Which famous Yorkshire son suffered St Valentine's Day massacre?

Capt Cook: victim of St Valentine's day massacre
Capt Cook: victim of St Valentine's day massacre

St Valentine's Day celebrates lovers the world over ... but spare a thought for one of our county's most beloved sons.

February 14 1779 saw untimely demise of Yorkshire's legendary explorer Captain James Cook, here star of illustrated potted regional history and included in "could you survive age of exploration" quiz.

Tomorrow marks 238th anniversary of the master navigator and maritime cartographer being savagely murdered after confrontation with islanders who mistook him for a love god.

Born and bred in God's Own County, Cook discovered and charted New Zealand and Australia’s Great Barrier Reef, since acknowledged as among world's most dangerous waters to navigate.

His voyages around the globe helping guide other explorers for generations, he provided first accurate map of the Pacific, while many believe he did more than anyone in history to fill the world map.

Born in 1728, he worked on Yorkshire land alongside his father until, aged 18, being offered an apprenticeship by a Quaker shipowner.

With sea-faring blood soon coursing through his veins, he joined the Royal Navy, becoming ship’s master at the age of 29.

1768 saw him take command of the first scientific expedition to the Pacific aboard famed vessel Endeavour, leading to discovery of New Zealand and Great Barrier Reef.

During Cook’s third major voyage, he became first European to set foot on Hawaii, landing Discovery at Kealakekua Bay, when his arrival coincided with annual festival in honour of fertility god Lono.

Locals had never seen white men before, nor anything like the huge sailing ship in which they arrived. The only explanation was Captain Cook must be Lono himself and, as a result, he and his men were lavished with feasts and gifts.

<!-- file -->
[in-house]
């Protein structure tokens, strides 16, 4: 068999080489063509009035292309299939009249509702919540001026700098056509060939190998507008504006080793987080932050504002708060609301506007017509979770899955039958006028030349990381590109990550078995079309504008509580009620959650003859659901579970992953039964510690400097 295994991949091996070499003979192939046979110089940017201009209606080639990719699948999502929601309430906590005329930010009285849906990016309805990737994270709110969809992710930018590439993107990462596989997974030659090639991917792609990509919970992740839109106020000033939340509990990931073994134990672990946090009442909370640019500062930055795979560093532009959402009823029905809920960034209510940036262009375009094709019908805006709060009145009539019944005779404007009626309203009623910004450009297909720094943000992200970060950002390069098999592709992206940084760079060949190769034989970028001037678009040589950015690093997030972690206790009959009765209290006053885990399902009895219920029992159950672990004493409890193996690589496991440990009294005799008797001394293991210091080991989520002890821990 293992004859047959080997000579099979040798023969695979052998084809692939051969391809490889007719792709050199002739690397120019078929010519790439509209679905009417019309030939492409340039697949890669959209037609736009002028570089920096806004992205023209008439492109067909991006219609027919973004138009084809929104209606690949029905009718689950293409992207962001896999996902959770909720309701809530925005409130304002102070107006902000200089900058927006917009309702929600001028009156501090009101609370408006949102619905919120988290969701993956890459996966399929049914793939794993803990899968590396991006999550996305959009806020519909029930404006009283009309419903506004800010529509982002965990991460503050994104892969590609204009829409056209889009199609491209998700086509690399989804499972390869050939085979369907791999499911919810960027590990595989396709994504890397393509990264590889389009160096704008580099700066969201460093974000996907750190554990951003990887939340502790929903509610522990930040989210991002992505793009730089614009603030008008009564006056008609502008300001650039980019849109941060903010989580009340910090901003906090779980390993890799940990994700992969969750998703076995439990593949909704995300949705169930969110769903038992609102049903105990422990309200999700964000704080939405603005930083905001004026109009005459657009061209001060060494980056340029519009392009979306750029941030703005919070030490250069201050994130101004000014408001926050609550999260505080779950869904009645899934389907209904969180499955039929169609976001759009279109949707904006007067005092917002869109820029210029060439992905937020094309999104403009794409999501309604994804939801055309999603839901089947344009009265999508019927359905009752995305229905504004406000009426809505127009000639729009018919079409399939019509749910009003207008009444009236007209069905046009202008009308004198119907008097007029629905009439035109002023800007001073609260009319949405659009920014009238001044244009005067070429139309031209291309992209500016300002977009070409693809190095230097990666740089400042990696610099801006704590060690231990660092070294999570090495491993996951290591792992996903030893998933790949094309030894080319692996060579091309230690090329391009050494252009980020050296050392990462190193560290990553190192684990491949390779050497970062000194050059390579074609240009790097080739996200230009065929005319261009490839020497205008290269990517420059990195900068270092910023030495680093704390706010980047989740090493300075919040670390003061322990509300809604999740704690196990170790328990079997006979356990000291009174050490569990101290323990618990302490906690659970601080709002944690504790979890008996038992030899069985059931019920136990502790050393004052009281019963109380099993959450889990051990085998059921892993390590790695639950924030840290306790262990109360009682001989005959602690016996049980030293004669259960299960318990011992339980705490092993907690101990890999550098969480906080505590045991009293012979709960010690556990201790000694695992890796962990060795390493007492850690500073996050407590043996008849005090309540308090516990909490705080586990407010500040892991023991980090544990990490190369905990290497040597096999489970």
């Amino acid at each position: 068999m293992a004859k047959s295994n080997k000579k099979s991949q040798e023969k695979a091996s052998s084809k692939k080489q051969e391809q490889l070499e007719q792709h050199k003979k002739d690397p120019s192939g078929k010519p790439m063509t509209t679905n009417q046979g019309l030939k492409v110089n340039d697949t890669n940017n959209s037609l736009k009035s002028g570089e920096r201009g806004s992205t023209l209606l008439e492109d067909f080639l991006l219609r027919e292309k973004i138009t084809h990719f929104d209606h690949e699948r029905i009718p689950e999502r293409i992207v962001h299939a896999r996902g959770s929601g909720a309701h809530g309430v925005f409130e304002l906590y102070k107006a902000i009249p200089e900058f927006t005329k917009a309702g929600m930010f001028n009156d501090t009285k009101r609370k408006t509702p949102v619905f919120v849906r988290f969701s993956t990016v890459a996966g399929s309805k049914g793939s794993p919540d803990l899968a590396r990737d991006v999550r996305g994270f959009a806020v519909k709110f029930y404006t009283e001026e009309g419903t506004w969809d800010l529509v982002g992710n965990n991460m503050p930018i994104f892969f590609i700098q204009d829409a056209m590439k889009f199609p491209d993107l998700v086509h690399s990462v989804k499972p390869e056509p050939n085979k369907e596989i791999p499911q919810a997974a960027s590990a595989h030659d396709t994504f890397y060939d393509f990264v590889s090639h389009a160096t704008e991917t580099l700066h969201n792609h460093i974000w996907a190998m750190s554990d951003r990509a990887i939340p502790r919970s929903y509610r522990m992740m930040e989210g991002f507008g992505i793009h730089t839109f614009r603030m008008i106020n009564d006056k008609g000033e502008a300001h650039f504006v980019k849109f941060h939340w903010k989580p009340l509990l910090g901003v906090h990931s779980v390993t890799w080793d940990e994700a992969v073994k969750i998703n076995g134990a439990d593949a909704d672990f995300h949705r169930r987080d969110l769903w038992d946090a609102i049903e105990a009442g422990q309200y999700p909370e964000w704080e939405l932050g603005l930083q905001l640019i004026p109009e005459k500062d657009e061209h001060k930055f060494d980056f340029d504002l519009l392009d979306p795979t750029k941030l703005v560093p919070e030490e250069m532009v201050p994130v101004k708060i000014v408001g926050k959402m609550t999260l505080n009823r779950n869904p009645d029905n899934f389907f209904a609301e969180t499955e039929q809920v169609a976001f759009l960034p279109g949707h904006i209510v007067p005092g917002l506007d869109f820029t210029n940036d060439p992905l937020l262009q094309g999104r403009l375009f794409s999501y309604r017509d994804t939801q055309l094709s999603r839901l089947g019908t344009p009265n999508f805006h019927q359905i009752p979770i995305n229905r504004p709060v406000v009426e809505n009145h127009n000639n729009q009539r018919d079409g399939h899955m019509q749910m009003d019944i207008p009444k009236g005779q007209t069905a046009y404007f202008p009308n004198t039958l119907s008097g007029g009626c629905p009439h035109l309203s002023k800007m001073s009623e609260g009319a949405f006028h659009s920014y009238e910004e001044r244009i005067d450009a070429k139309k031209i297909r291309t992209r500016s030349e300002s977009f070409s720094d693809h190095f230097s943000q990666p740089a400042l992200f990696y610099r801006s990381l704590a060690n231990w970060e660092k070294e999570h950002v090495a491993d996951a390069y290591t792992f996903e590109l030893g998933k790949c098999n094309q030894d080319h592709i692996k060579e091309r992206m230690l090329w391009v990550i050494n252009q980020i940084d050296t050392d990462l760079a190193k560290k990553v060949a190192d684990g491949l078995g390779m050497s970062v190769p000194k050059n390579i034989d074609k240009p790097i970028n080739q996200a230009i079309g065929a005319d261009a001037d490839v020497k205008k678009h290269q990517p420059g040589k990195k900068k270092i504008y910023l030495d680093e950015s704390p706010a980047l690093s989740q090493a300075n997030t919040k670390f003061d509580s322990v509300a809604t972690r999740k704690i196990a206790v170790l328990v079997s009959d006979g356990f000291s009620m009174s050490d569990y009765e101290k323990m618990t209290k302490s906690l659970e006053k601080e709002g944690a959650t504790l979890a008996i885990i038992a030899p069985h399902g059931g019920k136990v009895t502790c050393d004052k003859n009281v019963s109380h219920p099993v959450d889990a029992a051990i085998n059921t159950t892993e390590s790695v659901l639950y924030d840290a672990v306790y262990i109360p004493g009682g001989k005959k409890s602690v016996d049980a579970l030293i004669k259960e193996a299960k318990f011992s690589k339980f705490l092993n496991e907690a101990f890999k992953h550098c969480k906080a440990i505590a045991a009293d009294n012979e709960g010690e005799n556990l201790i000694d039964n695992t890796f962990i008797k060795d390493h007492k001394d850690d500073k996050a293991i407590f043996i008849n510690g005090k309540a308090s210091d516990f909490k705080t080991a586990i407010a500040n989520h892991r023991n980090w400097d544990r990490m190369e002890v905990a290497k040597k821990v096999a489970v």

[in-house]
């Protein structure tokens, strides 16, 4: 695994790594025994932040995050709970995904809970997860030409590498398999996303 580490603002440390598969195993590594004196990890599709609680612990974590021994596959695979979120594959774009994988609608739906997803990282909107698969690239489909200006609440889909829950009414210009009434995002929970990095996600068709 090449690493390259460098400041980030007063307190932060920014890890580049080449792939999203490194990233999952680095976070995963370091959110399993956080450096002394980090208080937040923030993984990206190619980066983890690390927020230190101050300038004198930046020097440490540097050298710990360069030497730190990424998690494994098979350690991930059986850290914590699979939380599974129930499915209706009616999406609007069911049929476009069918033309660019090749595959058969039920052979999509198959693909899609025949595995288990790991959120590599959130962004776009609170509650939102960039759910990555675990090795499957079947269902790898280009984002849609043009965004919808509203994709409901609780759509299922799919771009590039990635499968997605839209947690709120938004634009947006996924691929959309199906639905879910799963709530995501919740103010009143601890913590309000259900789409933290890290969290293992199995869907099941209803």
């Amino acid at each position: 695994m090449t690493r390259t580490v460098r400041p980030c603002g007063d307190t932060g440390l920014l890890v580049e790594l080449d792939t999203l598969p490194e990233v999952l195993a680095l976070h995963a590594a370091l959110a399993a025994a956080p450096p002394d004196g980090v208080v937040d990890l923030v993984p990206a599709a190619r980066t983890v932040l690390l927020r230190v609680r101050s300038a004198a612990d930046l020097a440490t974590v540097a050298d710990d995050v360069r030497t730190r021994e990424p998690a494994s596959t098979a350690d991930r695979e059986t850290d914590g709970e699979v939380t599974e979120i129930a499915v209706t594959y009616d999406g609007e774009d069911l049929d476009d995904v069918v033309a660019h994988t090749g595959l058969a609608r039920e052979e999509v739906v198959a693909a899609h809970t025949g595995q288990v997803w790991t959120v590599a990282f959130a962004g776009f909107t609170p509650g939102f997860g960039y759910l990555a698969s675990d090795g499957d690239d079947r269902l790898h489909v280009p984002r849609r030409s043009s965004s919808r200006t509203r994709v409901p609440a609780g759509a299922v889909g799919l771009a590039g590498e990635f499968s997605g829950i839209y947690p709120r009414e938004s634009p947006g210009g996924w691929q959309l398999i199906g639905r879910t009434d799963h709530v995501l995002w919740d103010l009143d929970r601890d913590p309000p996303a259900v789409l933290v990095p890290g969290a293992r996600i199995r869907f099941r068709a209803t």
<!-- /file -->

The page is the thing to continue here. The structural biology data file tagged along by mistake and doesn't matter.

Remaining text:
Soon, however, one of Cook’s sailors died from a stroke, possibly brought on by over-indulgence. Whatever the cause, Hawaiians realised their guests were not immortal after all and relationships became strained.

Any doubts were removed after Cook set sail but had to return for repairs when his mast was broken by a storm. While anchored off-shore, Cook was furious when told a cutter boat had been stolen, storming ashore to confront the Hawaiian king.

Unfortunately, Discovery crew fired cannons at another group of islanders, causing Cook to panic and flee to a waiting boat. But, staggering after being pelted by stones and struck by a club, the explorer was stabbed in the back by a warrior brandishing a knife that ironically had been a gift from Cook himself.

Stumbling into the surf, he was repeatedly stabbed and pounded with rocks. Hawaiians then ritualistically prepared Cook’s corpse as they would a king, preserving his hands in sea salt, then roasting rest of his body in a pit before cleansing his bones.


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